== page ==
Monday, January 30, 2012
VERSUS (THE ULTIMATE VERSUS) (2000)
Directed by Ryuhei Kitamura
Tak Sakaguchi - Prisoner KSC2-303
Hideo Sakaki- The Man
Kenji Matsuda - Yakuza Leader
There are 666 portals that connect this world to the other side. These are concealed from all human beings. Somewhere in Japan exists the 444th portal.... The Forest of Resurrection.
This month I've reviewed a decent amount Japanese gore films. And I'll be reviewing more next month as well. Yet with Versus, this was one of the main reasons why the whole genre of gore films really got started. Well that and Ichi The Killer. I was planning to review this last year but other things came up and it got pushed to the back. So with me reviewing so many films this month with actors that really became famous from being in Versus, and it being out for over 12 years now, I decided that I really can't wait any longer with this review. I should note that this is going to be the review for the Director's Cut, hence the other name of the film.
I might as well start with the actors and Tak Sakaguchi as Prisoner KSC2-303 first. Sakaguchi plays a cock-sure amnesiac that knows he's a bad ass and it shows. Sakaghuchi even though was an unknown at the time made a big enough impact with this that he now is part of the Sushi Typhoon production company and has his own stuntman group called Team Zero all thanks to his role in this film, of which his role is the second most memorable in Versus. The Man, played by Hideo Sakaki is a more toned down kind of a monster. Make no mistake he is a monster. Instead of coming in and boasting of what he can do, Sakaki instead of saying all of his lines with craziness just plays it cool and collected, as if nothing surprises him. This in return makes his character truly scary. Yet the one actor that sticks out the most is Kenji Matsuda who plays the Yakuza leader. Now the reason why Masuda sticks out is because he comes on the screen and you know he's there. He chews every scene he is in and just keeps going. Another reason is his facial expressions throughout the whole film. Versus also helped make all three of these actors big manes in Asian cinema, as before Versus all were relative unknowns and the film made audiences take notice of them.
This film was also the launching pad for director Ryuhei Kitamura as well. Before Versus, Kitamura had only made short films. In fact Versus was only supposed to be a short film as well and a sequel to Kitamura's Down To Hell. Well thankfully everyone involved agreed that Versus was strong enough and had enough meat to the story to make it a full feature length film. Even though his camera work was still lacking in some areas, you could still tell that there was something exciting and different in the look of the film. There was a movement in it that was lacking in a lot of other Asian filmmakers. Kitamura isn't afraid to get up close to the action, though sometimes the action is lost because of this The film also had a slickness to it that is missing in most horror films, and action movies as well. My problem with Versus visual wise is that the first 15 or so minutes of it, the film looks to be shot on a home camera with to much grain and a blurriness that is persistent. Thankfully the film becomes sharper looking and more in focus as it goes on. I should point out that since this was Ultimate Versus, which means it really is the director's cut of the film, over 10 minutes was put into the film that was shot four years later and added to the movie. These scenes stick out the most due to the look of them is more stylized and quicker paced. Thankfully they blend in very well into the film itself and it doesn't break the flow of the film apart to much.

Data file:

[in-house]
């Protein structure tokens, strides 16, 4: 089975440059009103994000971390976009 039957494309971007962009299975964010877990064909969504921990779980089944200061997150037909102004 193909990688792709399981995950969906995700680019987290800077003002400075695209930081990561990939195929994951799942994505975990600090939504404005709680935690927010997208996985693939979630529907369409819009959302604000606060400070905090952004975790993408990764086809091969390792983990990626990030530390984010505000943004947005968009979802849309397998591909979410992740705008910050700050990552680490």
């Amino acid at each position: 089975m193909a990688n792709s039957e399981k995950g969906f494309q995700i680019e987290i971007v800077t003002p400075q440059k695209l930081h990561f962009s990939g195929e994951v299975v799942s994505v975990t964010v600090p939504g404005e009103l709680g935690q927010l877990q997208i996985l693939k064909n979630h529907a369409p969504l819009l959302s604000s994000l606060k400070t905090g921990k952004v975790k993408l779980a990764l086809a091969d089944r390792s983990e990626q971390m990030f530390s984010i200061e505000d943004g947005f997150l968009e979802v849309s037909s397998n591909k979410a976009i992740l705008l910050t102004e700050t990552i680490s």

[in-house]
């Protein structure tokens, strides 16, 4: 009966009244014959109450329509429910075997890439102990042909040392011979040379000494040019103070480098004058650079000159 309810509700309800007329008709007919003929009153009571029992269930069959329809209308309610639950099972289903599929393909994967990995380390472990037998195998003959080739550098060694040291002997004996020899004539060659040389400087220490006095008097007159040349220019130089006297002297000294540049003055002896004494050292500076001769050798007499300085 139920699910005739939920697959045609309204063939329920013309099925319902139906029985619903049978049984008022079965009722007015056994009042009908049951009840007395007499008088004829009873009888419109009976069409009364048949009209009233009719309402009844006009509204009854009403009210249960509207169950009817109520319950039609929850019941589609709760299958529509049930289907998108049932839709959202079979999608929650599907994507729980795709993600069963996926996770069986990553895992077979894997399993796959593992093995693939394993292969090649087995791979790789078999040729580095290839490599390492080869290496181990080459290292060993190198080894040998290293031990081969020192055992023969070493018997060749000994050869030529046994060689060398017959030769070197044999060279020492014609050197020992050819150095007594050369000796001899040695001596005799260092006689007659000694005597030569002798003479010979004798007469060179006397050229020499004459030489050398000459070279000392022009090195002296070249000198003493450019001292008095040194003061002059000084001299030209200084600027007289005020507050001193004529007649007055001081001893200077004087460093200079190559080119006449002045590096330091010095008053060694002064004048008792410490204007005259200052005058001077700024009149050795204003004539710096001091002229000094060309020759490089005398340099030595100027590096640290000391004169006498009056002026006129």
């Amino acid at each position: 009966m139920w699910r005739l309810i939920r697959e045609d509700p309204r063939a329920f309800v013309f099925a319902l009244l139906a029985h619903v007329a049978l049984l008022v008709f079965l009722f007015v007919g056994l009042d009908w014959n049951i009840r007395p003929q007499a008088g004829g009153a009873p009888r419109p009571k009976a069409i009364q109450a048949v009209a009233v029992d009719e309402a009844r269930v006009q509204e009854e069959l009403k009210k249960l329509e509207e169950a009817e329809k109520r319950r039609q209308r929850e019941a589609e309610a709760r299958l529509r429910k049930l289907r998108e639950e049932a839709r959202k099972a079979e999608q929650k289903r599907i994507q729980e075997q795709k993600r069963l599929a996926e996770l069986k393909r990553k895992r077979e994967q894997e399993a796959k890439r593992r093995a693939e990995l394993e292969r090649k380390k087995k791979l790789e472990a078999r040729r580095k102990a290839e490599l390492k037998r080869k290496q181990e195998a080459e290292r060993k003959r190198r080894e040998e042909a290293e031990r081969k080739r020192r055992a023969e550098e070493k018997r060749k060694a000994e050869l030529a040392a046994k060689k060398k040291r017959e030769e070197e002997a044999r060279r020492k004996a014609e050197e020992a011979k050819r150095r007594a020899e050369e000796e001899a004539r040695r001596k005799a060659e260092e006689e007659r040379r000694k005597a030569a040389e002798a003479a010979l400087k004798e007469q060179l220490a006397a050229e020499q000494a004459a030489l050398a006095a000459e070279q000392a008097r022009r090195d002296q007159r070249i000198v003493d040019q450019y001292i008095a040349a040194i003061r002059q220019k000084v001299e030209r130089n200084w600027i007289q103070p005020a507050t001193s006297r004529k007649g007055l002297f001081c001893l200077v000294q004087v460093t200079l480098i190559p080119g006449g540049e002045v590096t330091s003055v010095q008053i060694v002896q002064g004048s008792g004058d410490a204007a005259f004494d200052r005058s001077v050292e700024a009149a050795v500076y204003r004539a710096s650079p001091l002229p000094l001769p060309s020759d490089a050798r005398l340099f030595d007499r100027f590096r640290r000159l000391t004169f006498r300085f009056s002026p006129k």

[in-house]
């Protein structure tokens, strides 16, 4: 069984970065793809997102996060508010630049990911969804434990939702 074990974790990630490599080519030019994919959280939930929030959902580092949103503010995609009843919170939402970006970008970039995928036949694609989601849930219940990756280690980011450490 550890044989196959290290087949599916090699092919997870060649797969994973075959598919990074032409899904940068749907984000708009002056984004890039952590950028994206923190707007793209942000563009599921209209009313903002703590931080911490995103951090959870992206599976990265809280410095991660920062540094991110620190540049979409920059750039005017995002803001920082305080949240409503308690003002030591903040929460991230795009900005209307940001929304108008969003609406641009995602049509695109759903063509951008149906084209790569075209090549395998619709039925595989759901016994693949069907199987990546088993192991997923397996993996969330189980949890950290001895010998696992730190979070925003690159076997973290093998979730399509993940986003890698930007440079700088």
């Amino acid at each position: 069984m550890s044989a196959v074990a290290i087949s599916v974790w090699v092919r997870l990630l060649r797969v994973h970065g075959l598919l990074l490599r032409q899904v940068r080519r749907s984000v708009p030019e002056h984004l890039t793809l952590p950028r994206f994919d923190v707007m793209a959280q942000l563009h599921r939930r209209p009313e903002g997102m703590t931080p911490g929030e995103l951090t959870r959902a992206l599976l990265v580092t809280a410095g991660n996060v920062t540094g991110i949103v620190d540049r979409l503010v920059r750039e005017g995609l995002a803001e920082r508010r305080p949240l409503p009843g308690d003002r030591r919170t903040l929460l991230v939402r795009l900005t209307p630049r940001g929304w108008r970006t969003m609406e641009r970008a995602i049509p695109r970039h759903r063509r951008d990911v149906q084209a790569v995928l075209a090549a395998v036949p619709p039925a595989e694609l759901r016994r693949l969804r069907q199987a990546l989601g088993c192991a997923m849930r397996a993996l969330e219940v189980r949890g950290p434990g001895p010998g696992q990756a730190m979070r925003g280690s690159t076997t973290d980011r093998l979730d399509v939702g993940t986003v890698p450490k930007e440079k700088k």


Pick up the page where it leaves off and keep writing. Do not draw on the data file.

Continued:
Now the reason why Versus is one of those movies that stick out above the rest is because of what it does and is. What it does is blend multiple genres seamlessly. It takes martial arts and combines it with the horror genre without losing the impact of either one. It also blends humor and action into the mix as well, which also has been done before also. Now while combining horror and martial arts is nothing new, it's the addition of all of the above that sets this one apart from all that came before it. The film knows that all that is going on is outrageous and over the top and it doesn't apologize for any of it. Now while there is plot holes in the story. Okay, make that big plot holes. But yet after awhile you don't care about the stuff that makes no sense because you're having to much fun watching all hell break looses on the screen. From Yakuza assassins that come out of nowhere to destroy all in their path to zombies that use guns against those that buried them in the forest, it all makes sense in a weird way, no matter what odd thing shows up out of nowhere, and there is plenty. This is a cult movie for a reason, plus a launching pad for multiple people involved in it. Yet one the main things this film accomplished is it was one of the movies that helped start of a brand new genre in Asian cinema, not J-horror as that was around even before this, but the Japanese gore genre and brought it to the fore front to let people know that all rules can be broken. Now lets all hope the sequel is realized this year!
Open upper jaw surgery thanks to a right fist.
Yeah......But this place is fucked up.
One of the thugs was shot dead at the beginning of the movie, because the director disliked the actor portraying him.
In the scene where Tak Sakaguchi's character holds a pistol in his mouth, the director originally called for him to rack the slide with his teeth. He tried this, and broke a tooth. One of the zombies was played by a dentist, and fixed it for him.
First considered and even advertised as a sequel to Kitamura's movie Down To Hell with the title 'Down 2 Hell'. But because of the many fights in front and behind the camera Kitamura changed the title to 'Versus'.